And, according to this invention, since conversion tables are filed or stored on a sheet of paper or the like as graphs, graphs having the same characheristics as those of the conversion tables can be produced in a very simple manner using any conventional method.
In what follows, preferable manners of producing graphs 11' from the content of the memory 28 is described.
Now, referring FIG. 10, when producing the graph 11', it is necessary to connect D/A converters 33 and 34 to the bus line 30 through interfaces 33 and 34 and then connect each of the analog output signals from the D/A converters to the X and Y input terminals 38 and 39 of an X-Y recorder 37. In addition, the bus line 30 is connected to the pen-down terminal 41 of the X-Y recorder 37 through an interface 40.
With the CPU 29 and the memory 28 connected to the bus line 30 as before, the addresses of the memory 28 are sequentially addressed by the CPU 29 starting from the first address and ending at the last address of the corresponding data and are consecutively produced from the designated adresses on the bus line 30. At the same time, the address signals are sent to the X input terminal 38 of the X-Y recorder 37 while the pen-down signals from the CPU 29 corresponding to the data at the designated addresses are sent to the pen-down terminal 41 at appropriate times.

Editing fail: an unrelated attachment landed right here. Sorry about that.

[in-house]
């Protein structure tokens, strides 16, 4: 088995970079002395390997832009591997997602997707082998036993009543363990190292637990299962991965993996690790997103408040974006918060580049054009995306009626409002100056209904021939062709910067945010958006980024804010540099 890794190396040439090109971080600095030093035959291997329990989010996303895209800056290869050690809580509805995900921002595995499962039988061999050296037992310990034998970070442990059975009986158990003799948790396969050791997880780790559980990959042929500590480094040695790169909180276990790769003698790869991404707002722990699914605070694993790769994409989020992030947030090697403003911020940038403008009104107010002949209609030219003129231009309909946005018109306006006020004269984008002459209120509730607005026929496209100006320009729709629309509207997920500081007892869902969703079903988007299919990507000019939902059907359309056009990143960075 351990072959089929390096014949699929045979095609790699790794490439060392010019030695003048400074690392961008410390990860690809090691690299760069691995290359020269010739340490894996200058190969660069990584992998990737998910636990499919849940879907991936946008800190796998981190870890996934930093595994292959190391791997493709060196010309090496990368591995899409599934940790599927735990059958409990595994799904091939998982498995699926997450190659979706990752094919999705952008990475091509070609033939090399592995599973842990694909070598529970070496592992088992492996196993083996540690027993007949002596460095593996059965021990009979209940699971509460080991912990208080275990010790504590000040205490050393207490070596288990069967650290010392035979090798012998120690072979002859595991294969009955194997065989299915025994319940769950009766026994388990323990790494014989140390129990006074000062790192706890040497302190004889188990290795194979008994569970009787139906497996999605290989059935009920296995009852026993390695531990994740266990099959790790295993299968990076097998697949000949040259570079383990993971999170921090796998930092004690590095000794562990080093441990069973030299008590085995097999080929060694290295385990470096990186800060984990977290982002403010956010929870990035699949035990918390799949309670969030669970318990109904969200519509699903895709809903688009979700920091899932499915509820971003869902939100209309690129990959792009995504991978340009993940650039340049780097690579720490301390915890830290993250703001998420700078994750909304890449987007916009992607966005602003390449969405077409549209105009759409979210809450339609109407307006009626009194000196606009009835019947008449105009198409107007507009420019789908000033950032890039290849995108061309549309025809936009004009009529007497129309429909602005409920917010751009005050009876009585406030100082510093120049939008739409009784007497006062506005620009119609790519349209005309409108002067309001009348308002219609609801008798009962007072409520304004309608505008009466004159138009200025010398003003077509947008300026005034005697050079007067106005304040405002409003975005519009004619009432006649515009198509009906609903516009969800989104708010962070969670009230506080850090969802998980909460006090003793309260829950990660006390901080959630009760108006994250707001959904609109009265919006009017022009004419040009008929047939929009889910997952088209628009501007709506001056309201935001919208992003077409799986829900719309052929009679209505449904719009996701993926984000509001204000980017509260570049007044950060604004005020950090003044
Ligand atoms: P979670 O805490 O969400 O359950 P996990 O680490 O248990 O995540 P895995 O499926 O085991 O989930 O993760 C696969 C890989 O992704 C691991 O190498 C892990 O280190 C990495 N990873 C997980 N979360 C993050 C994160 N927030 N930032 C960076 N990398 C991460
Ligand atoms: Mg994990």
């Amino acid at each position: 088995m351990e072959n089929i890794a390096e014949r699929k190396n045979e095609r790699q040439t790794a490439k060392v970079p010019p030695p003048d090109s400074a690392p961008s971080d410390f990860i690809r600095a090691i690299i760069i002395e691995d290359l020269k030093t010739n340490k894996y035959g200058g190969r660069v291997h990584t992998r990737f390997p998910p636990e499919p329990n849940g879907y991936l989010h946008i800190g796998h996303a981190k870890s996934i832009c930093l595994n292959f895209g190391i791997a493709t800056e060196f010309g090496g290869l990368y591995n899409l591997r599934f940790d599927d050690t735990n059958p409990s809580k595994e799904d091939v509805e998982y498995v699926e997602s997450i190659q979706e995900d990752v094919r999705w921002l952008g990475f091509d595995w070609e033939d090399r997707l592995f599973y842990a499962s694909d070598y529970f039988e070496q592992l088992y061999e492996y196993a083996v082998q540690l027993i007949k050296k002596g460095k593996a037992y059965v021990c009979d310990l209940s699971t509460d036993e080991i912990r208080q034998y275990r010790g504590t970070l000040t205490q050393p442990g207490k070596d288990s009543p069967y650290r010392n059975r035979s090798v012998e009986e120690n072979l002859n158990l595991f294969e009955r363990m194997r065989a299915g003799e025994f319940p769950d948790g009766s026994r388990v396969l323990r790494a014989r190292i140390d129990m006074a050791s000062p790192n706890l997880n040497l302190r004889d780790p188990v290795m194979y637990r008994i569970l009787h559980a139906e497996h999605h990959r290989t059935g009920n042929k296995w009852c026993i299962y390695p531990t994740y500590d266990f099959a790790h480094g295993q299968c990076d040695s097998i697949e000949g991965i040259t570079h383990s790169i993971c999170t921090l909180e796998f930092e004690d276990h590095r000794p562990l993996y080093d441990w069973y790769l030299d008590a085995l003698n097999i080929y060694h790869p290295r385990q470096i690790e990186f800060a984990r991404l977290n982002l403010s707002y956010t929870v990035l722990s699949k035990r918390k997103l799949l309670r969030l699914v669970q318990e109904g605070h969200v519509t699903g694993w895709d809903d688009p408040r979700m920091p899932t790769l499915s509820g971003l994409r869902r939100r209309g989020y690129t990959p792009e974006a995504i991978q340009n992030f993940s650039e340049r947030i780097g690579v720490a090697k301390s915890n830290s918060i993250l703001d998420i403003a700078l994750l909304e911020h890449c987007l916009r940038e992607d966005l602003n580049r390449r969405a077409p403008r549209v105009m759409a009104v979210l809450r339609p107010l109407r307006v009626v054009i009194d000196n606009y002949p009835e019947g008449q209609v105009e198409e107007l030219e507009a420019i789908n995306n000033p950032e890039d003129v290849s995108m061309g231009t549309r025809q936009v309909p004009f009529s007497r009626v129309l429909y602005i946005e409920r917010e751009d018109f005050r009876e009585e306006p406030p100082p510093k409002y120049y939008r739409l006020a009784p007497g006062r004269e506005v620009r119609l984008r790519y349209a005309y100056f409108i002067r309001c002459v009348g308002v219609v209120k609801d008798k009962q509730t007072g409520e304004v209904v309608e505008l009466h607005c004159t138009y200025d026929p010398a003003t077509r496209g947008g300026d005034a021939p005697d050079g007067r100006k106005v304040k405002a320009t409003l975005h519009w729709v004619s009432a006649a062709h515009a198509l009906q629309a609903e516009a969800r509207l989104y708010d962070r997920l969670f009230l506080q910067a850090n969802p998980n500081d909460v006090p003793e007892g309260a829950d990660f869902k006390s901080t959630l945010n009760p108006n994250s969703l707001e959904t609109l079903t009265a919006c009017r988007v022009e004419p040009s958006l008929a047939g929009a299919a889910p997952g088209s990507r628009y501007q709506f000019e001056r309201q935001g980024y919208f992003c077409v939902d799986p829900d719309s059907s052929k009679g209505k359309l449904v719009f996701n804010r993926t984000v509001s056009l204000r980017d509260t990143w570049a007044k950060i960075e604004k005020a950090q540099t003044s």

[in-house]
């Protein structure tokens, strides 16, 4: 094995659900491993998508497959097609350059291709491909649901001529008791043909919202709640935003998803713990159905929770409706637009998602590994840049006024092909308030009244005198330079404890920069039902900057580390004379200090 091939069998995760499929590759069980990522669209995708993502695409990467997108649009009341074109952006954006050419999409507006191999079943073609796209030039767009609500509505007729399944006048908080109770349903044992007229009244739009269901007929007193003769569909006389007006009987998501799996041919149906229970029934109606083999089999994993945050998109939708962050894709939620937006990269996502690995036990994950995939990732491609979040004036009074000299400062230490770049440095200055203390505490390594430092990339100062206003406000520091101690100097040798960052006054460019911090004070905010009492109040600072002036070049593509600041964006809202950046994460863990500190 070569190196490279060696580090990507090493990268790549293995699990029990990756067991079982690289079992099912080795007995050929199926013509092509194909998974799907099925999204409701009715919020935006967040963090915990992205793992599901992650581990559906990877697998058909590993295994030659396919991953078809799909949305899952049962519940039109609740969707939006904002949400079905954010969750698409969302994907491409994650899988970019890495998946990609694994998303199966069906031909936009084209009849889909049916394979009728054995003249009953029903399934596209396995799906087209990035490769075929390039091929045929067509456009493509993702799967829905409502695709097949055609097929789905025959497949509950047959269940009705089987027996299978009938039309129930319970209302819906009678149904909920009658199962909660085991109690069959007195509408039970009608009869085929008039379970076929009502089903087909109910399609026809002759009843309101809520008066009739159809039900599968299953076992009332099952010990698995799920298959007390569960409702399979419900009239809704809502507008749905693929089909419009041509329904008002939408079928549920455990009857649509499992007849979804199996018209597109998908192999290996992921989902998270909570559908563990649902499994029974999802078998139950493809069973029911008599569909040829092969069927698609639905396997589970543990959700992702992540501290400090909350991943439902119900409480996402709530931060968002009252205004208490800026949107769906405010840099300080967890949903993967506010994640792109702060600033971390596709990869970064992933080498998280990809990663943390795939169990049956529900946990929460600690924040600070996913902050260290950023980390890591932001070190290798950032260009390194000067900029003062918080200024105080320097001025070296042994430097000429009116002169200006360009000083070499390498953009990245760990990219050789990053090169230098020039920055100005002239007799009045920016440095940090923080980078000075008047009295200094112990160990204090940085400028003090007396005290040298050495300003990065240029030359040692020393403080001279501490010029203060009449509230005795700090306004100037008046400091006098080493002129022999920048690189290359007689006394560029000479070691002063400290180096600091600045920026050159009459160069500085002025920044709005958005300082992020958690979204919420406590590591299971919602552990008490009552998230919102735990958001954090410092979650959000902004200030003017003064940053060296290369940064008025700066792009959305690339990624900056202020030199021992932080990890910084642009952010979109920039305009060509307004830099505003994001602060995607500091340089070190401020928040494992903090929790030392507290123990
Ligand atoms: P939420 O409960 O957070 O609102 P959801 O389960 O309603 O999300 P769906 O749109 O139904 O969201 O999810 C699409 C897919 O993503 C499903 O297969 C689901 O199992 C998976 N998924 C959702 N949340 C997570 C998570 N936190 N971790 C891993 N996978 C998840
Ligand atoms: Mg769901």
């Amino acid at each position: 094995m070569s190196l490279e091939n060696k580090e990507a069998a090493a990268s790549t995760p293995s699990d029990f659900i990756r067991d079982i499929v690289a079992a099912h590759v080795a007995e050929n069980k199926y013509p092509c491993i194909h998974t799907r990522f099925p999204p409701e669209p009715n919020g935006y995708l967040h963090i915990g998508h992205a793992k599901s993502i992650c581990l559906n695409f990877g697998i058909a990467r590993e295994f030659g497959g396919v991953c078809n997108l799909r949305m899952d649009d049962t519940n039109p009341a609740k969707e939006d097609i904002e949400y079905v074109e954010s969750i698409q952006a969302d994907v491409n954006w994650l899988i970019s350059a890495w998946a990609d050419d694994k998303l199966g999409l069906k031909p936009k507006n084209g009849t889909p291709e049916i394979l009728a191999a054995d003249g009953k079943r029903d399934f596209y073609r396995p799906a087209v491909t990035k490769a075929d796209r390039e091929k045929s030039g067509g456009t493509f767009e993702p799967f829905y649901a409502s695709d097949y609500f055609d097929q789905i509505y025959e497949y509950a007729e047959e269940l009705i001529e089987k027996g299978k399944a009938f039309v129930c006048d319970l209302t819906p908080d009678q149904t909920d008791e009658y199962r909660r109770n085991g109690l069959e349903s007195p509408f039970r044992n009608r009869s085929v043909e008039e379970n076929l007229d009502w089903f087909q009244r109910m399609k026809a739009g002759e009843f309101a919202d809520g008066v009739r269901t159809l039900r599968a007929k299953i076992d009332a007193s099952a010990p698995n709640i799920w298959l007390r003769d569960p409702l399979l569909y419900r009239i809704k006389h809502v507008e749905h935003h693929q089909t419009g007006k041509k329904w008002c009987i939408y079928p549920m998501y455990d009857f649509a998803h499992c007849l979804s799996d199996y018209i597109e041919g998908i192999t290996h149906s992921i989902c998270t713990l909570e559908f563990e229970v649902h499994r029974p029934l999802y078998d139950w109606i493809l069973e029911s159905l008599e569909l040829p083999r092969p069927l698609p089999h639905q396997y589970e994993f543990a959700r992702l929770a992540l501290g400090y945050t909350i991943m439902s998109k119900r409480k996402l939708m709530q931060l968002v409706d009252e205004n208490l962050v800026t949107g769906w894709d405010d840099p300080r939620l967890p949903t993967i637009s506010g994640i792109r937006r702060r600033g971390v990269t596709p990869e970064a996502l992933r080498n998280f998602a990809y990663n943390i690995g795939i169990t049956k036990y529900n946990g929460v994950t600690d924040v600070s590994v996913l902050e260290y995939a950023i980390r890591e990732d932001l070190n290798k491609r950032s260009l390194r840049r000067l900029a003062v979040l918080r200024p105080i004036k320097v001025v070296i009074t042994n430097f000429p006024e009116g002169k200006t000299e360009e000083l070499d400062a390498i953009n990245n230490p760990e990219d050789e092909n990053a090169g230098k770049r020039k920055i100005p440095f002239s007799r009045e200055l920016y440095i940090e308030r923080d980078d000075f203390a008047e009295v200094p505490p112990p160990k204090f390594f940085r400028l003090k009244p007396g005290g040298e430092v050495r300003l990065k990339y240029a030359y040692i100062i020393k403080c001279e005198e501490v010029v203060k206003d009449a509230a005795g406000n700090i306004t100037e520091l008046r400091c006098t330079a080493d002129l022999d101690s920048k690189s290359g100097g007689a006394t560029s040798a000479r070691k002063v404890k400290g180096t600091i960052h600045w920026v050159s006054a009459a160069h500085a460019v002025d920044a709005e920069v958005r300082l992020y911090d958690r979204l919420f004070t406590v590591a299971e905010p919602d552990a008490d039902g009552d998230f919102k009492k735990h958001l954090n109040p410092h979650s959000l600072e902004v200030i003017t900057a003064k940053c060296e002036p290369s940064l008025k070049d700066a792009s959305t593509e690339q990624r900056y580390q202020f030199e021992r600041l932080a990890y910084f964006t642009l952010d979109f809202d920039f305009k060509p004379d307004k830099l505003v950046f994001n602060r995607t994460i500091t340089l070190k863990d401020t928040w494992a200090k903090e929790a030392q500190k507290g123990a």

A graph recording medium 12 identical to the one used for the graph 11 is mounted on the X-Y recorder 37 and the origin (A) of the coordinate axes 13 and 14 defined on the recording medium 12 (or at X=0 and Y=0) is set as the starting point of a pen 42 of the X-Y recorder 37.
Then, the pen 42 fixed on a Y carriage 44 which is mounted slidably in the Y-direction on an X-carriage 43 is moved in both the X- and the Y-directions as the X-carriage 43 is driven in the X-direction by the address signals while the Y-carriage 44 is driven in the Y-direction by the data signals in synchronism with the address signals, whereby a graph 11' is reproduced on the recording medium 12.
The graphs thus prepared can be conveniently filed for later uses, using a material which is inexpensive and occupies extremely little space. Furthermore, a user can readily check the content of the conversion characterisitcs recorded in the form of graphs and, if it is desired to modify a conversion graph thus prepared in conjunction with a certain original picture, the user may retrace the filed graph on a recording medium such as tranparency while making necessary modifications on the retraced graph. And, when using the graph thus retraced in setting up a photo-electric scanner, the apparatus according to this invention can be used for reading the retraced graph and supplying the data thus obtained to a memory device for storing set-up data.
It is also possible to use an X-Y plotter instead of the X-Y recorder in a similar manner for reproducing a graph such as the graph 11'. When hard copies are not required, an oscilloscope or a CRT monitor may be used for visually inspecting the content of the table stored in a memory.
FIG. 11 shows another possible arrangement for reading graphs using an X-Y recorder 37 on which a line detecting head 45 is mounted in a similar manner as mounting the pen 42. The line detecting head 45 is mounted on the Y-carriage 44 next to the pen 42 and is controlled to trace the center of the curve 15 as the X-carriage moves in the X-direction.